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Some modern churches have the notion of a "Youth Group", it is characterized as the following:

  • a dedicated "Youth Pastor"

  • consists mostly of younger (middle school + high school + college students)

  • a bit more modern in worship (drums + guitars)

  • some belief that adults / youth should receive different messages

I am not aware of any such distinction mentioned in the new testament.

Is there any historical evidence that "Youth Groups" existed in early church history?

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    Note that the idea of teenagers/adolescence is a comparatively new one. I think it is considered to have only become accepted widely as a stage of life last century. – curiousdannii Jan 5 '15 at 3:23
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    Historically, children were considered smaller adults, because they could work on the farm, work on the job, or be married off. What we now regard as "child marriage" was once thought of as common and normal. Children would receive their education most likely from whatever priest was in the vicinity. – Double U Jan 5 '15 at 3:32
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    So you're saying: historical church did NOT have a (1) separate message for parents, (2) separate message for students, and (3) separate message for toddlers? – unregistered newb Jan 5 '15 at 3:40
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    The whole concept of 'youth' is pretty much a modern invention. Middle-schoold and certainly high-school people would have been conisdered adults. However 1st century Jews would certainly have had special classes for 'not yet adults'. – DJClayworth Jan 5 '15 at 3:41
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    @unregisterednewb Any church that gives a different message to those different groups is a terrible church. It may present the same message in different ways, but that's just appropriate. The apostles did that in Acts... – curiousdannii Jan 5 '15 at 10:05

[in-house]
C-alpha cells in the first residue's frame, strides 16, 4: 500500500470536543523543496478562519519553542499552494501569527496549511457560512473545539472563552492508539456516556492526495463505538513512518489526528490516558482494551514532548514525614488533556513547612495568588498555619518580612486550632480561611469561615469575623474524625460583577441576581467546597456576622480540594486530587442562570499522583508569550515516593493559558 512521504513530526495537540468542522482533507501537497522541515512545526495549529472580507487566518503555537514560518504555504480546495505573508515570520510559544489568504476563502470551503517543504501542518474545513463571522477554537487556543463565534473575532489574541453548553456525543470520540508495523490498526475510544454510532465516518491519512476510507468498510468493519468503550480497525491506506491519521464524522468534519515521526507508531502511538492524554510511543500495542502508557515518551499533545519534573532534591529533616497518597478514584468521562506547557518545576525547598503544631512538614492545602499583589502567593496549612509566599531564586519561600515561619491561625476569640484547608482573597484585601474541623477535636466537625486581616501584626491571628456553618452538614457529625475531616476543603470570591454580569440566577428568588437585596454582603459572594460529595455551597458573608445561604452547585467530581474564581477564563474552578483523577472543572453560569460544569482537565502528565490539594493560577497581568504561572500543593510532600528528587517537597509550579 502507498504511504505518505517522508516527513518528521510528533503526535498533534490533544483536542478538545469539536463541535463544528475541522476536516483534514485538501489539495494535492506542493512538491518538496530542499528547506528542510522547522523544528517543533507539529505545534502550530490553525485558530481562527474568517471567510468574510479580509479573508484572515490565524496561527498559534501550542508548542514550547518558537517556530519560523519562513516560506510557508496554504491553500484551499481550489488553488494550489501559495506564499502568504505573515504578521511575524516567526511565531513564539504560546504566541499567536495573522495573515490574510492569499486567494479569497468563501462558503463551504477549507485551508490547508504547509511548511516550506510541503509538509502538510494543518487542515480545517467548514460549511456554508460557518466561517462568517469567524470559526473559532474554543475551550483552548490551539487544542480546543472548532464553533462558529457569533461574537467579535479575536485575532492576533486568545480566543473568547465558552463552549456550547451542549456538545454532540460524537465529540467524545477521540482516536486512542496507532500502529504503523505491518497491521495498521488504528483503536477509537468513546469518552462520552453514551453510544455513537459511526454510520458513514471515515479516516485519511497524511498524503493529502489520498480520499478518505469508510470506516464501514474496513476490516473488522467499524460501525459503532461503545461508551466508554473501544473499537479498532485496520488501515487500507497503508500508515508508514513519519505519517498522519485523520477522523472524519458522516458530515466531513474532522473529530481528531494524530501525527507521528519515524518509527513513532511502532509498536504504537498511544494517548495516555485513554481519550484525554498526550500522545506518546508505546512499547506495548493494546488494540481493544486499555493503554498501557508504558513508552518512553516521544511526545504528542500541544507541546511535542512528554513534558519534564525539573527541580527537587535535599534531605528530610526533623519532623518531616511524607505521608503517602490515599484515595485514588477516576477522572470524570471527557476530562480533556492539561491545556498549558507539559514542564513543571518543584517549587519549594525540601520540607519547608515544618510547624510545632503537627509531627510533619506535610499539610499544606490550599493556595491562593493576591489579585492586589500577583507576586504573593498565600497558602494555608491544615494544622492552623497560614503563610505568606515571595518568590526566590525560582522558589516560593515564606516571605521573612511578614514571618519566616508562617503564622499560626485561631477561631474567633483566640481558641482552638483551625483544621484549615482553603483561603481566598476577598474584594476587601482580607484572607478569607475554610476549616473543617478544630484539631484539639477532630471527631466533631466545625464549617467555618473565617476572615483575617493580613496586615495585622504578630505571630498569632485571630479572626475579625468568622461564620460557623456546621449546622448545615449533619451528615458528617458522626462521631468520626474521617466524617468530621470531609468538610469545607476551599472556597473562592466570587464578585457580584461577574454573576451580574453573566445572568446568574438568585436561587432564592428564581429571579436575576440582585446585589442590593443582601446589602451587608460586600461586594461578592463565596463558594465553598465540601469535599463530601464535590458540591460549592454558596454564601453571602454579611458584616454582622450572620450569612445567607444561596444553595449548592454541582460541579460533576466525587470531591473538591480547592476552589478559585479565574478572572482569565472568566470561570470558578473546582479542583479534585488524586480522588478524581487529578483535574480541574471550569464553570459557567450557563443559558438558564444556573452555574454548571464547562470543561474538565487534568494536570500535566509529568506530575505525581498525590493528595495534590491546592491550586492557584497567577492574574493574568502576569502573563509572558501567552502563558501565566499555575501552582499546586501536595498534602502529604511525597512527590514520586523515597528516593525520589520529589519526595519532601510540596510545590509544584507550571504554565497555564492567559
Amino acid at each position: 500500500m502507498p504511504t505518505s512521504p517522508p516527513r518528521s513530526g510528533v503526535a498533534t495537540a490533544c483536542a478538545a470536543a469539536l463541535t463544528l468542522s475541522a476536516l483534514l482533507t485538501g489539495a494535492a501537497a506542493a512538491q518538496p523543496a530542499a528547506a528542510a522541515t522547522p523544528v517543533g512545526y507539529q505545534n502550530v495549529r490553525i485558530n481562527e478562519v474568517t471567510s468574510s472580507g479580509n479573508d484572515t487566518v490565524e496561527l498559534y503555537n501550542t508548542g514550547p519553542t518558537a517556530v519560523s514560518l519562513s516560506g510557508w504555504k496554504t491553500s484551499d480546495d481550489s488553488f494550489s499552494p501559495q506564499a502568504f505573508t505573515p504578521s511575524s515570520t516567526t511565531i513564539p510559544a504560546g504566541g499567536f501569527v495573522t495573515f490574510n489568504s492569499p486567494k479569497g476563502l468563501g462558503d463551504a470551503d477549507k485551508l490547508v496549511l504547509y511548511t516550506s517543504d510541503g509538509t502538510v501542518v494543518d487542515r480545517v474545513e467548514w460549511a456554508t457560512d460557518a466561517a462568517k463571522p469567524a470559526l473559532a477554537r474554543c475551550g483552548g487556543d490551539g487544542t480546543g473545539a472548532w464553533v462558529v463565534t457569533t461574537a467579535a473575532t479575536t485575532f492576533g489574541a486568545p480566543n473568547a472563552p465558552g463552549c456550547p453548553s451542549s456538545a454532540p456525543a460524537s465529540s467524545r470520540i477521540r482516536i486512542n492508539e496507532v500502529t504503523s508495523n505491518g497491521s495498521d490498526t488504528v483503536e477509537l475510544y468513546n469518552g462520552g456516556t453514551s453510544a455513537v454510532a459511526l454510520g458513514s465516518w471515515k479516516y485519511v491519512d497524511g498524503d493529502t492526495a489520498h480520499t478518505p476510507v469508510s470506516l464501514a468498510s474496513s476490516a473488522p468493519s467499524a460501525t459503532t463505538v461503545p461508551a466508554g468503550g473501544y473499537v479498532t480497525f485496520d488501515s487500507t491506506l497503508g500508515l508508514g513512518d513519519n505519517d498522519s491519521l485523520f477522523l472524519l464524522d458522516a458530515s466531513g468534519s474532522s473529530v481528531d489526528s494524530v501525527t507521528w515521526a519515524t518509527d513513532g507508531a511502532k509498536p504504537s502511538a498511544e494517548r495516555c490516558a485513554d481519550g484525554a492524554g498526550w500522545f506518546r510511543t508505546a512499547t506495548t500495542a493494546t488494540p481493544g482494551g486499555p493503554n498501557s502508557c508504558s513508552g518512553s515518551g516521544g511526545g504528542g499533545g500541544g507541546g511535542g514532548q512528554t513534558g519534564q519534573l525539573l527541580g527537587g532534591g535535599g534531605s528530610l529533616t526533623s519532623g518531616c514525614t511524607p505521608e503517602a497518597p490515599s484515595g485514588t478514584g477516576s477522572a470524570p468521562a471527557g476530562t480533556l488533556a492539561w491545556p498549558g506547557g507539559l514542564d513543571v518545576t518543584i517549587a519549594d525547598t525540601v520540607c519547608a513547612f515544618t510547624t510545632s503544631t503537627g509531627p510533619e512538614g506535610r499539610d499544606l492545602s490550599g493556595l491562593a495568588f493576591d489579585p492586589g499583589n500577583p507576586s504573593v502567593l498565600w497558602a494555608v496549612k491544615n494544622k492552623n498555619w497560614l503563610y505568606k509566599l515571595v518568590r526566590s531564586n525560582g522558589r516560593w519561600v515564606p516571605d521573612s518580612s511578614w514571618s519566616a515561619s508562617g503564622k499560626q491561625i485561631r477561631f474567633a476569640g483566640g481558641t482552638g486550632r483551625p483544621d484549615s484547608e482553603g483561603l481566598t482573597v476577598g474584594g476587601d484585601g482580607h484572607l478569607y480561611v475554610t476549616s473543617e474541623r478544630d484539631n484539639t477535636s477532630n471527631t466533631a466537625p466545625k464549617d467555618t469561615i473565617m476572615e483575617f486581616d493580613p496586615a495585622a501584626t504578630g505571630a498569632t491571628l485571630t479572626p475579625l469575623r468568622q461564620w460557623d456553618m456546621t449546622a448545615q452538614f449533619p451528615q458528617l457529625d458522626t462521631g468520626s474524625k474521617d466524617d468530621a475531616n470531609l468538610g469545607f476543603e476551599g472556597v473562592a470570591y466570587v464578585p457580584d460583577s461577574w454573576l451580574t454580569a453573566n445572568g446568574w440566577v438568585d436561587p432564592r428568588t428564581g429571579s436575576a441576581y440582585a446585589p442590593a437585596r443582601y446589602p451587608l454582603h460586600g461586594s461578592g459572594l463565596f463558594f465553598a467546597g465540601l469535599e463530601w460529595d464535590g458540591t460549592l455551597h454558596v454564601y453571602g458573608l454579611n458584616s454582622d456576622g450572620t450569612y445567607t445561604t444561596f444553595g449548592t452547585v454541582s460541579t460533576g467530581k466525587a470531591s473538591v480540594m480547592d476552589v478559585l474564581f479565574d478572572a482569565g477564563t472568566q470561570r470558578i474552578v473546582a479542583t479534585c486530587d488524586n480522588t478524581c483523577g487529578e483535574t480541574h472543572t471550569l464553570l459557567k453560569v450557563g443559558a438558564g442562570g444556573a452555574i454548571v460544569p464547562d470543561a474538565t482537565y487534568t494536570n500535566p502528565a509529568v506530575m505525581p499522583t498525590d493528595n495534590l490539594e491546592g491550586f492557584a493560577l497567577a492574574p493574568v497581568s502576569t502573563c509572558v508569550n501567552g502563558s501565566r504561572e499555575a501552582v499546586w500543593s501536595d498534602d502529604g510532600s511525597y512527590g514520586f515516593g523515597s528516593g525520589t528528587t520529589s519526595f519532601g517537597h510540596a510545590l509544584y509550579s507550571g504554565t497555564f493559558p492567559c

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In Catholicism "youth ministry" is so recent that it was not available when I was growing up. We had CCD, which Protestants call Sunday School, but we were still expected to attend Mass with the adults. CCD was scheduled at a different time, and not always on Sundays. Students who attended Catholic schools did not have to go to CCD because they received religious instruction in school. These days many parishes (including my own) treat children like catechumens in the ancient church. That is, they attend the first part of the Mass (the liturgy of the word) with the adults, then they go off with their instructor to a classroom for a youth ministry of some kind while the adults have the liturgy of the eucharist. This never happened before Vatican II reformed the liturgy. The ancient church had no idea of a youth minister. Usually a parish only had one priest, so the catechumens would have been taught by a deacon. But the catechumens were usually adult converts. Children were baptized as infants, were taught the faith in the home, and attended the Mass with their parents even as infants.